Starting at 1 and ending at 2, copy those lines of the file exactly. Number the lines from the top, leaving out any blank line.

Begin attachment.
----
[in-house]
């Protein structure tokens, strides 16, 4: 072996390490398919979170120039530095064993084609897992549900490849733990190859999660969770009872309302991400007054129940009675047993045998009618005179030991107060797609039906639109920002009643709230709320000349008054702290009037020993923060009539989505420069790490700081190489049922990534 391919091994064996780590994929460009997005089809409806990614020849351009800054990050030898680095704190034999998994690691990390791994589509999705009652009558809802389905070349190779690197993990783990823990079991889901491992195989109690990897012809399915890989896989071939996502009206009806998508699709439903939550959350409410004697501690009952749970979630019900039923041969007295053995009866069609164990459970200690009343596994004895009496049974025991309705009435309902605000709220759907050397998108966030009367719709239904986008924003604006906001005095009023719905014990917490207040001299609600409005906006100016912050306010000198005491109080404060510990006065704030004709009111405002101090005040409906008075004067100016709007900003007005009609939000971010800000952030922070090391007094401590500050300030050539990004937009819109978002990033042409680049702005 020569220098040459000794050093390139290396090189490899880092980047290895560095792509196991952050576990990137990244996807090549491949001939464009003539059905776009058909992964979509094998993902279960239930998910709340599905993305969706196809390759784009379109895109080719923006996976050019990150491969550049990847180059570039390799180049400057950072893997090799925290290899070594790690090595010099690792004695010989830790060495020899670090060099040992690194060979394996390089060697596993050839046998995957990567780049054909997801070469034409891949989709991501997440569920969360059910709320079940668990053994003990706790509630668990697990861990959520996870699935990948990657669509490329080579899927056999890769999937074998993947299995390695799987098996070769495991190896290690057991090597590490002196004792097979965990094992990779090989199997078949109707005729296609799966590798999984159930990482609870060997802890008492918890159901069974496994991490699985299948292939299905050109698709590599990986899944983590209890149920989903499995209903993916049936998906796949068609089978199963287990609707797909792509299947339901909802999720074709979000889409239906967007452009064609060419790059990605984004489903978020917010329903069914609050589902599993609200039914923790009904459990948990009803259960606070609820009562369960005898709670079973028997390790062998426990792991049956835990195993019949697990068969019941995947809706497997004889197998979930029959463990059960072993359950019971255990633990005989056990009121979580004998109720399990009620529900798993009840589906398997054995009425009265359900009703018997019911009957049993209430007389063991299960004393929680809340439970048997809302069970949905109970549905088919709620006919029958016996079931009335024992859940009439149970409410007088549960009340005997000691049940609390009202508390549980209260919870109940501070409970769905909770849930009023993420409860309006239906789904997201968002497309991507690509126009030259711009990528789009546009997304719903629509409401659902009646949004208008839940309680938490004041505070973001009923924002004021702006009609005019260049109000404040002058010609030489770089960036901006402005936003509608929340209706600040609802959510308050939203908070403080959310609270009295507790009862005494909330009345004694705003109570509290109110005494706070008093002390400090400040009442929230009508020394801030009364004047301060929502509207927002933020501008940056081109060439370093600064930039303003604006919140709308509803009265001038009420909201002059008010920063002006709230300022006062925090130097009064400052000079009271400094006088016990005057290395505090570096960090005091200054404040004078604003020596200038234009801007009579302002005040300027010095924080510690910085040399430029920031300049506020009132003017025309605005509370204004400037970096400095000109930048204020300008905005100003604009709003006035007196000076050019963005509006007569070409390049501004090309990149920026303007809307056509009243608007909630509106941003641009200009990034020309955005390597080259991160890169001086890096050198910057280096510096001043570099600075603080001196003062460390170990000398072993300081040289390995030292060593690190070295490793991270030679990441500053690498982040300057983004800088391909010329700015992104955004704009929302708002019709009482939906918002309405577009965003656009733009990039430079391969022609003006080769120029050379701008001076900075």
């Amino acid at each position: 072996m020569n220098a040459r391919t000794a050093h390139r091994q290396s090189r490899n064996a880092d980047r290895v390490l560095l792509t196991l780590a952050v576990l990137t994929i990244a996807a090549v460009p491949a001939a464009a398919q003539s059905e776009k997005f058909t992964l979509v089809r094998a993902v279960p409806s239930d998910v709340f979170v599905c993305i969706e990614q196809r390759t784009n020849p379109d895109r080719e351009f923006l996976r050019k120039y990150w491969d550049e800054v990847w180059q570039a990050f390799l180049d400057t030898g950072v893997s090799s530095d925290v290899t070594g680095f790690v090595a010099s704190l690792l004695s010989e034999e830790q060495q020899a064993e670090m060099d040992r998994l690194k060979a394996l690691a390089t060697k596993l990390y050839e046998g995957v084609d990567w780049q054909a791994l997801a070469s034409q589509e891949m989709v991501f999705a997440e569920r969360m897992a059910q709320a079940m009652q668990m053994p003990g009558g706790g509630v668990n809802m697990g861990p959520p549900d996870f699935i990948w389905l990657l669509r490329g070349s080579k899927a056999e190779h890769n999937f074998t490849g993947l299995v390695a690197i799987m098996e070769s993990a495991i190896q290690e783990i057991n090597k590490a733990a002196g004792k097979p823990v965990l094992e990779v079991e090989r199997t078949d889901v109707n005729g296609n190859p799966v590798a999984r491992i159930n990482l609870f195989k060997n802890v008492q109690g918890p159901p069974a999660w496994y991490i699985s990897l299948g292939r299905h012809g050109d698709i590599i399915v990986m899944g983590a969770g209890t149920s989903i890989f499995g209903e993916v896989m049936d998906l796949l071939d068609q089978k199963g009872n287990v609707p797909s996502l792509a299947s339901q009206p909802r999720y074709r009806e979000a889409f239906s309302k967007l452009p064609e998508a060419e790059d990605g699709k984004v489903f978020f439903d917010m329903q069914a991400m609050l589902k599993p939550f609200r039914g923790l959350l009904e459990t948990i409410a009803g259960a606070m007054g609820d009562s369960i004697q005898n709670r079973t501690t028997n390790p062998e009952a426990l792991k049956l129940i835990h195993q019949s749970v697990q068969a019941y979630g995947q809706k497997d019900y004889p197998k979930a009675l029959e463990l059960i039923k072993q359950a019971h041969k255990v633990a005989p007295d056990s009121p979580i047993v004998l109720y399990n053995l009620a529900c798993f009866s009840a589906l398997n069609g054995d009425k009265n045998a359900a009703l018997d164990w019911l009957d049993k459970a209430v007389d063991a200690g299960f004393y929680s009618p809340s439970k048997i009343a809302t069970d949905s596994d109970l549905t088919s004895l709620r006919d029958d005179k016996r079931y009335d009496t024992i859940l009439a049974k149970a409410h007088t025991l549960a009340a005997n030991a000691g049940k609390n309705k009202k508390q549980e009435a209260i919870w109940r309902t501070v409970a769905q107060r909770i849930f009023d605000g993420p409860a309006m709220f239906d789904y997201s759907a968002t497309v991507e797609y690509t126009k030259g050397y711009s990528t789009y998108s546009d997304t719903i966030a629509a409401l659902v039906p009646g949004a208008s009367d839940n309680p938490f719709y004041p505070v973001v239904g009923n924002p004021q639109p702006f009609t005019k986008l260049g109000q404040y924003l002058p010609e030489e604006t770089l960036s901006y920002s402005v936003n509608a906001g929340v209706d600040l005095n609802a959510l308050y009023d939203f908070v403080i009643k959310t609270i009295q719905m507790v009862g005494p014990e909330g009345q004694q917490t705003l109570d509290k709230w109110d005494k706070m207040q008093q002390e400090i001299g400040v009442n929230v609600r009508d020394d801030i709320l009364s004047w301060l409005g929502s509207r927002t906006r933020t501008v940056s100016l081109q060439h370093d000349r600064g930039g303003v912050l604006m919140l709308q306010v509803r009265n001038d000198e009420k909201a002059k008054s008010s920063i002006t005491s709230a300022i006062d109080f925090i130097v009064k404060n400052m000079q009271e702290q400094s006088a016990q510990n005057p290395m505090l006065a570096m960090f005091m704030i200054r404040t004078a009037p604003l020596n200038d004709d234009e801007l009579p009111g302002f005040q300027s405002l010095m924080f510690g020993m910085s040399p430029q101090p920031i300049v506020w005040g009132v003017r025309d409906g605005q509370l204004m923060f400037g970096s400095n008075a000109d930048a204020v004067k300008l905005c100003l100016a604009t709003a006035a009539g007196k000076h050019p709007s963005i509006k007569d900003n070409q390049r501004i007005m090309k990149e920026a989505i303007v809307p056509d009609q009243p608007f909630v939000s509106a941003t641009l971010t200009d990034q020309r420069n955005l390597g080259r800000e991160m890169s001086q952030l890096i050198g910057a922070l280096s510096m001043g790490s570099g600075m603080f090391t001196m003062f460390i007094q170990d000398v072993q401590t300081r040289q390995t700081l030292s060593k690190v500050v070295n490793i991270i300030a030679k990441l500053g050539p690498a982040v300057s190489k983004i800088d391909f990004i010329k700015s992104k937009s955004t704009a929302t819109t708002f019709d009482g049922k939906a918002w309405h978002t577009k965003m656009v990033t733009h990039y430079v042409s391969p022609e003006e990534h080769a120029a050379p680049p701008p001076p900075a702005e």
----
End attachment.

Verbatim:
[in-house]
């Protein structure tokens, strides 16, 4: 072996390490398919979170120039530095064993084609897992549900490849733990190859999660969770009872309302991400007054129940009675047993045998009618005179030991107060797609039906639109920002009643709230709320000349008054702290009037020993923060009539989505420069790490700081190489049922990534 391919091994064996780590994929460009997005089809409806990614020849351009800054990050030898680095704190034999998994690691990390791994589509999705009652009558809802389905070349190779690197993990783990823990079991889901491992195989109690990897012809399915890989896989071939996502009206009806998508699709439903939550959350409410004697501690009952749970979630019900039923041969007295053995009866069609164990459970200690009343596994004895009496049974025991309705009435309902605000709220759907050397998108966030009367719709239904986008924003604006906001005095009023719905014990917490207040001299609600409005906006100016912050306010000198005491109080404060510990006065704030004709009111405002101090005040409906008075004067100016709007900003007005009609939000971010800000952030922070090391007094401590500050300030050539990004937009819109978002990033042409680049702005 020569220098040459000794050093390139290396090189490899880092980047290895560095792509196991952050576990990137990244996807090549491949001939464009003539059905776009058909992964979509094998993902279960239930998910709340599905993305969706196809390759784009379109895109080719923006996976050019990150491969550049990847180059570039390799180049400057950072893997090799925290290899070594790690090595010099690792004695010989830790060495020899670090060099040992690194060979394996390089060697596993050839046998995957990567780049054909997801070469034409891949989709991501997440569920969360059910709320079940668990053994003990706790509630668990697990861990959520996870699935990948990657669509490329080579899927056999890769999937074998993947299995390695799987098996070769495991190896290690057991090597590490002196004792097979965990094992990779090989199997078949109707005729296609799966590798999984159930990482609870060997802890008492918890159901069974496994991490699985299948292939299905050109698709590599990986899944983590209890149920989903499995209903993916049936998906796949068609089978199963287990609707797909792509299947339901909802999720074709979000889409239906967007452009064609060419790059990605984004489903978020917010329903069914609050589902599993609200039914923790009904459990948990009803259960606070609820009562369960005898709670079973028997390790062998426990792991049956835990195993019949697990068969019941995947809706497997004889197998979930029959463990059960072993359950019971255990633990005989056990009121979580004998109720399990009620529900798993009840589906398997054995009425009265359900009703018997019911009957049993209430007389063991299960004393929680809340439970048997809302069970949905109970549905088919709620006919029958016996079931009335024992859940009439149970409410007088549960009340005997000691049940609390009202508390549980209260919870109940501070409970769905909770849930009023993420409860309006239906789904997201968002497309991507690509126009030259711009990528789009546009997304719903629509409401659902009646949004208008839940309680938490004041505070973001009923924002004021702006009609005019260049109000404040002058010609030489770089960036901006402005936003509608929340209706600040609802959510308050939203908070403080959310609270009295507790009862005494909330009345004694705003109570509290109110005494706070008093002390400090400040009442929230009508020394801030009364004047301060929502509207927002933020501008940056081109060439370093600064930039303003604006919140709308509803009265001038009420909201002059008010920063002006709230300022006062925090130097009064400052000079009271400094006088016990005057290395505090570096960090005091200054404040004078604003020596200038234009801007009579302002005040300027010095924080510690910085040399430029920031300049506020009132003017025309605005509370204004400037970096400095000109930048204020300008905005100003604009709003006035007196000076050019963005509006007569070409390049501004090309990149920026303007809307056509009243608007909630509106941003641009200009990034020309955005390597080259991160890169001086890096050198910057280096510096001043570099600075603080001196003062460390170990000398072993300081040289390995030292060593690190070295490793991270030679990441500053690498982040300057983004800088391909010329700015992104955004704009929302708002019709009482939906918002309405577009965003656009733009990039430079391969022609003006080769120029050379701008001076900075």